Tuesday, June 07, 2005

The Curse of Jerusalem?

Israeli police and Palestinians clashed over the visit of Jews to the al Aqsa Mosque compound, which is just adjacent to the Wailing Wall, Judaism’s most sacred site.

The Wailing Wall is what little has been left of Solomon’s Temple. The Temple was first destroyed by the Babylonians in 586 BCE, and then rebuilt comprehensively by Herod the Great. But it was razed again by the Romans in 70 CE, with only the Wailing Wall remaining.

The modern day Jews were touring the site on Jerusalem Day, when during the 1967 War, Israel seized the city from its Jordanian caretakers.

Palestinian President Abbas lamented that the Israelis shouldn’t have permitted Jews into the compound of the mosque for obvious reasons. It was highly provocative considering there have been rumours the Israelis and World Jewish organizations aspire to build a new Solomon’s Temple in the same site again, for the third time.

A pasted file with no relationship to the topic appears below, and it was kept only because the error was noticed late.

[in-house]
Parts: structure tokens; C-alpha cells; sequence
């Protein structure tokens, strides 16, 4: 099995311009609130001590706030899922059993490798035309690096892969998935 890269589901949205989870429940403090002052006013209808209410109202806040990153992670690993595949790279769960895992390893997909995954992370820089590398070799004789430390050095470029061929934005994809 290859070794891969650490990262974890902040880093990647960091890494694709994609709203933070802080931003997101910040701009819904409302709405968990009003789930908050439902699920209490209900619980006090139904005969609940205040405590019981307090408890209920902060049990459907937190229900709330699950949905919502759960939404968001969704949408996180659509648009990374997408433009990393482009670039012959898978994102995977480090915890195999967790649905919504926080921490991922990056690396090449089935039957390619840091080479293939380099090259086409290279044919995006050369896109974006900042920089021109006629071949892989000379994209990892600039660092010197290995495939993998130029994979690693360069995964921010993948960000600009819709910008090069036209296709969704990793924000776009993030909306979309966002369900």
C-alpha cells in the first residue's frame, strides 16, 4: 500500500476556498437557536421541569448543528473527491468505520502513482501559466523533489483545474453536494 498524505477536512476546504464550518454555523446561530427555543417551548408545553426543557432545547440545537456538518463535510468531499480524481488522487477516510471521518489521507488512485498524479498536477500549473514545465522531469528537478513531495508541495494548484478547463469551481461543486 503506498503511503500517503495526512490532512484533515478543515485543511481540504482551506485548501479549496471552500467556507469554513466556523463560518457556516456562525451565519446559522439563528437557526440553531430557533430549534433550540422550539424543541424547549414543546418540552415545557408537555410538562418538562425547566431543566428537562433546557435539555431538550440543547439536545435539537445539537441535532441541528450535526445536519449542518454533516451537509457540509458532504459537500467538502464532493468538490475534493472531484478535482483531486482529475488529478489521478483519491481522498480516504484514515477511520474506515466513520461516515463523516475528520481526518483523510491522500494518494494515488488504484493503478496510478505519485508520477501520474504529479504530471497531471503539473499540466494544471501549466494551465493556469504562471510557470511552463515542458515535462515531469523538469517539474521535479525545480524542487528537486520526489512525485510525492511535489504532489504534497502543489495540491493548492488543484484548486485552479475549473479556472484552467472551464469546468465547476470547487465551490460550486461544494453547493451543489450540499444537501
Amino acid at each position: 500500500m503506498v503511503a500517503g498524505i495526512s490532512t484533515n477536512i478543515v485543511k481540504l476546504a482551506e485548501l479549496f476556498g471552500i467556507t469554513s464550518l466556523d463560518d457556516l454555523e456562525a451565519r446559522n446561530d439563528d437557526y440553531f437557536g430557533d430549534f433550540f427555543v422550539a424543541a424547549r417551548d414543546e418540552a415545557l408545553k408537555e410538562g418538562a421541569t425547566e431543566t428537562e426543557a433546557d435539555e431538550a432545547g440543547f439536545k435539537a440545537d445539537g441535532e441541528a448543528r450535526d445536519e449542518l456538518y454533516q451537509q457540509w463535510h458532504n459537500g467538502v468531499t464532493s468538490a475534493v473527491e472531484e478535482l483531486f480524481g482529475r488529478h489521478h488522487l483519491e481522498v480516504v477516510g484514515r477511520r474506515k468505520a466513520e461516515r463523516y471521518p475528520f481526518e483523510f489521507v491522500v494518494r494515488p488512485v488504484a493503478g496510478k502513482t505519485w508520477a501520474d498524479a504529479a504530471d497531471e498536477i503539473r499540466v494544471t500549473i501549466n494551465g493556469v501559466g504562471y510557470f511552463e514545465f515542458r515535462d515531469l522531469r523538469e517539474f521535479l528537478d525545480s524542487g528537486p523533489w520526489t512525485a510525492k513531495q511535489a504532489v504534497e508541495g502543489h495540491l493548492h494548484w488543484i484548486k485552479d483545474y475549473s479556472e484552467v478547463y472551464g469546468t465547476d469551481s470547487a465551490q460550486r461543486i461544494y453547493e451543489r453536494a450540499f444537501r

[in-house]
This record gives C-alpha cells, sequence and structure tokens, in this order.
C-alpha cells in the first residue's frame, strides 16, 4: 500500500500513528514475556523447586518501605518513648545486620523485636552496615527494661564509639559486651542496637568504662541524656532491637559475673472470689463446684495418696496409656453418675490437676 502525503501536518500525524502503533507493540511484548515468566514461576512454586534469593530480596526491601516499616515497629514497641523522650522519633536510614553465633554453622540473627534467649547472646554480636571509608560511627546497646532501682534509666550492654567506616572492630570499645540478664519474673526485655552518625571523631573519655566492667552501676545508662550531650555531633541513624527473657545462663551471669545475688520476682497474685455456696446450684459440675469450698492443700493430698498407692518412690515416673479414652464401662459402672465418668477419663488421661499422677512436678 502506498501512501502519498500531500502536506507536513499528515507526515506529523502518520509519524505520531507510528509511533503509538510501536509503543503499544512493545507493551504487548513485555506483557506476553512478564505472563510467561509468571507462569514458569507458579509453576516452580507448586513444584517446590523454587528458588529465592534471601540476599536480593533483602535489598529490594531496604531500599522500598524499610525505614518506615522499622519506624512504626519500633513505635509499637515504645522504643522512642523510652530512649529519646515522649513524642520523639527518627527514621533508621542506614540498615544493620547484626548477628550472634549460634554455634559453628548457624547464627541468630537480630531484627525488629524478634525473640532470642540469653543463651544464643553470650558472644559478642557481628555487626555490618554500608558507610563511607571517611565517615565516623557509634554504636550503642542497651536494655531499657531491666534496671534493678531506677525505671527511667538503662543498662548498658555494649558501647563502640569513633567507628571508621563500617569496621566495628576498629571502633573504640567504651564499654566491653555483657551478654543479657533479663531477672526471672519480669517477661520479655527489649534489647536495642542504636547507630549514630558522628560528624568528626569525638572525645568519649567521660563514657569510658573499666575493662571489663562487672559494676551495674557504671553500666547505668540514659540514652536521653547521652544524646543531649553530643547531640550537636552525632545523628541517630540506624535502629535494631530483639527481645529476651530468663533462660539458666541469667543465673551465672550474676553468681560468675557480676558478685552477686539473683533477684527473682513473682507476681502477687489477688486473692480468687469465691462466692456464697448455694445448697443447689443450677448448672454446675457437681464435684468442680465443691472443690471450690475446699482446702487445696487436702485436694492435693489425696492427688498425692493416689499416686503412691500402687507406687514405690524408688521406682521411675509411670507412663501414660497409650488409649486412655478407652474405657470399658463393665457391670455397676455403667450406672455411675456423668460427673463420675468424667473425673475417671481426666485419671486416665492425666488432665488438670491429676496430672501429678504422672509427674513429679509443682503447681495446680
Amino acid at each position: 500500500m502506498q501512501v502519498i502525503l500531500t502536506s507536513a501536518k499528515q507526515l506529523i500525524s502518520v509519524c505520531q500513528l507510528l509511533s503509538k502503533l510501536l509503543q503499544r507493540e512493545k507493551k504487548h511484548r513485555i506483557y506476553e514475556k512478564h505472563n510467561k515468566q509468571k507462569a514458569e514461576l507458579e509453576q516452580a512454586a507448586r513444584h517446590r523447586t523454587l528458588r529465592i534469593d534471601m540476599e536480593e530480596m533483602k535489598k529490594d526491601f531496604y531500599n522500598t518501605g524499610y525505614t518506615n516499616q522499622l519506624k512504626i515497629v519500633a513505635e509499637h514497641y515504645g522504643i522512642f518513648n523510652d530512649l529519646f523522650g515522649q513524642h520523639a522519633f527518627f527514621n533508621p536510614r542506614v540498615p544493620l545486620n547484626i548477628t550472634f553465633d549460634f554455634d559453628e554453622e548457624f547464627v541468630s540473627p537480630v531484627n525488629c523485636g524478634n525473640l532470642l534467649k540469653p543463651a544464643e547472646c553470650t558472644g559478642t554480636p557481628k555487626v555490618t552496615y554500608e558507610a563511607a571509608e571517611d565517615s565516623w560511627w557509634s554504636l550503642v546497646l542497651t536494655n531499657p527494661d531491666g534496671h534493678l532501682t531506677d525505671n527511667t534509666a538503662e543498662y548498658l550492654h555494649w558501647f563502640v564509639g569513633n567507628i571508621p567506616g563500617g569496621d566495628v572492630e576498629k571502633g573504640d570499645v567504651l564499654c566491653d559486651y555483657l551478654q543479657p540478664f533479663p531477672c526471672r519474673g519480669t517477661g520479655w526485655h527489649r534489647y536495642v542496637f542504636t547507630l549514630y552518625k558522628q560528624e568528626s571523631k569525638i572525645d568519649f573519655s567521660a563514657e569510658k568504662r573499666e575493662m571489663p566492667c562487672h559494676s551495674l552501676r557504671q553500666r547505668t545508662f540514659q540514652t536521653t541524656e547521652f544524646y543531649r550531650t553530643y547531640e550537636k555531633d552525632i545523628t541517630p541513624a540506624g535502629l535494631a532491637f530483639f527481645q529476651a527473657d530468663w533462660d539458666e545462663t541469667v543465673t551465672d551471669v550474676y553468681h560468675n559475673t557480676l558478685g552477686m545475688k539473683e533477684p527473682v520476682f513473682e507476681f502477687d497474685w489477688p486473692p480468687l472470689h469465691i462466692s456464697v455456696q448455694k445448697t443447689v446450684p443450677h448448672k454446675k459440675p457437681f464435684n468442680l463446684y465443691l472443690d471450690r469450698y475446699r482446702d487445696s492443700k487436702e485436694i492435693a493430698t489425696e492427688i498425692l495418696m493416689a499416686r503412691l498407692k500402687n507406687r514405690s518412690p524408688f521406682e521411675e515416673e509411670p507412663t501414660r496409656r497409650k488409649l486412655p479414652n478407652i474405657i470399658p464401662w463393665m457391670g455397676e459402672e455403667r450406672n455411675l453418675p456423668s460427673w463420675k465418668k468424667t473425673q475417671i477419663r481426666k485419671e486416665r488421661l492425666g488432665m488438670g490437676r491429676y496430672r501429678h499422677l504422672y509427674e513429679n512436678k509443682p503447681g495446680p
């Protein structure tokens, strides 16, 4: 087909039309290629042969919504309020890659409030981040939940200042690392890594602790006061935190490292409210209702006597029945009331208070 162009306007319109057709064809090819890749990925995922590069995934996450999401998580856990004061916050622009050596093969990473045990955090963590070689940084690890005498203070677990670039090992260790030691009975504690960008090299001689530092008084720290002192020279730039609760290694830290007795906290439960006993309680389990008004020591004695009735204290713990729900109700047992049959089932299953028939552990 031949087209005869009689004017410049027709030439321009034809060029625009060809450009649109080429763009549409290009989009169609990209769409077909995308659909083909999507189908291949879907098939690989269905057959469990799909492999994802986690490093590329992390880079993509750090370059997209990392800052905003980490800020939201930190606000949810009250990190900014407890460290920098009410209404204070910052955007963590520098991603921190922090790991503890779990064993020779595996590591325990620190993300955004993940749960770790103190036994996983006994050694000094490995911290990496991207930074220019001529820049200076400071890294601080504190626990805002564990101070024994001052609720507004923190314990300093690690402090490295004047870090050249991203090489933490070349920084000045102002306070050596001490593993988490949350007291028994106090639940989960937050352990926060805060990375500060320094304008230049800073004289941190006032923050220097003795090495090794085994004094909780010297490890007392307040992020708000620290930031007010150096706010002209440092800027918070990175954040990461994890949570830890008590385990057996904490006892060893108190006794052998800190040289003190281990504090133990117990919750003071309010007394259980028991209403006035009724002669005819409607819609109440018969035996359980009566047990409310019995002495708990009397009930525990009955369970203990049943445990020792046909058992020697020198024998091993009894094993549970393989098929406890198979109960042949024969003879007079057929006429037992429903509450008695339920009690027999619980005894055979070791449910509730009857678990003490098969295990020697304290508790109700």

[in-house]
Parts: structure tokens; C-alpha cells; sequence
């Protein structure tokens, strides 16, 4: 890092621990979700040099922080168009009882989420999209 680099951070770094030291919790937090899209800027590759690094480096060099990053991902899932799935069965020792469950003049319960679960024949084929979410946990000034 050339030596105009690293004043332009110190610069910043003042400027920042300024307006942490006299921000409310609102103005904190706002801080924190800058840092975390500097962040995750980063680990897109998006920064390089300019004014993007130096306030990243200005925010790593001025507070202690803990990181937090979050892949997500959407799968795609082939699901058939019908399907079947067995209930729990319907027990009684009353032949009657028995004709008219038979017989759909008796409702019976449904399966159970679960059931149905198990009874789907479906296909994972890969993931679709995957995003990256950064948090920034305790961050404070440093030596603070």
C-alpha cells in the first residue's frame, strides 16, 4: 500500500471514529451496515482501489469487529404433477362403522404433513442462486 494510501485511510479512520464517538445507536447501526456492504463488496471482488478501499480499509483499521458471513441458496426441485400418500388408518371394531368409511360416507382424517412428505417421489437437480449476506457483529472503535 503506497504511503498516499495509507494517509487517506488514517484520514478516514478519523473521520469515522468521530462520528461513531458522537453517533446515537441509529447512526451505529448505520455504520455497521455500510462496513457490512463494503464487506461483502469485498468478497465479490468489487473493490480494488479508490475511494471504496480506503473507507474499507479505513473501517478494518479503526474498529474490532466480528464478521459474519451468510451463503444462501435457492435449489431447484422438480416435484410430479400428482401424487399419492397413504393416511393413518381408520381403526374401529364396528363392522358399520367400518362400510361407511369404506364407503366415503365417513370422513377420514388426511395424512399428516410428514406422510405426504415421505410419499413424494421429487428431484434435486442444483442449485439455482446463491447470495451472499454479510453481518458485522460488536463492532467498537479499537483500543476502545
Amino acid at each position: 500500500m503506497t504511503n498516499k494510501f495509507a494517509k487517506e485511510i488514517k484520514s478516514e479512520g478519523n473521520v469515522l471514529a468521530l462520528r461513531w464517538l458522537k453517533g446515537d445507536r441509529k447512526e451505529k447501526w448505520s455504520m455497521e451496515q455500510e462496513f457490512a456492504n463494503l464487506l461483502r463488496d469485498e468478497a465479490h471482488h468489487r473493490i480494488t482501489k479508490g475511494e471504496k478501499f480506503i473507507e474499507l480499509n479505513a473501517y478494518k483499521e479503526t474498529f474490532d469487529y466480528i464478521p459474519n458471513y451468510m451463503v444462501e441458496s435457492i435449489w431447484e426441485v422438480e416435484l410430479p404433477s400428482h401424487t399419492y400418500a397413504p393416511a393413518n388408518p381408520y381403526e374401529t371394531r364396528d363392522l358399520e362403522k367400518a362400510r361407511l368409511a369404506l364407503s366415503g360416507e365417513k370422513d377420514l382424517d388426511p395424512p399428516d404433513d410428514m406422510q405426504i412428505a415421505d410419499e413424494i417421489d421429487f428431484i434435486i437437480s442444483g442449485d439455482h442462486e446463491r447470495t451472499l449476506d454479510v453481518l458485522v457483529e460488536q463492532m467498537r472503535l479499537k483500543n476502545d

The Temple is part of what makes Jerusalem sacred to the Jews. According to The Illustrated Dictionary & Concordance of the Bible, the name Jerusalem, made up of western Semitic (Canaanite) words, yeru and shalem, was first mentioned in the Egyptian Execration (curse) Texts in 19th BCE, four thousand years ago.

Yeru means ‘to establish, raise up’ while Shalem was the name of a Canaanite god. So the holiest city of the Israelis ironically carries the meaning of ‘the raising up of a Canaanite god, Shalem'.

Jerusalem first came under Hebraic hands when King David conquered the city, that belonged to the Jebusites, an ethnic group related to the Hittites.

The city of Jerusalem has changed hands many times over the last 4,000 years, and continues till today to be a bone of contention between the Palestinians and the Israelis.

Will it change hands again? Has its original mention in the Egyptian Execration Text cursed it forevermore?

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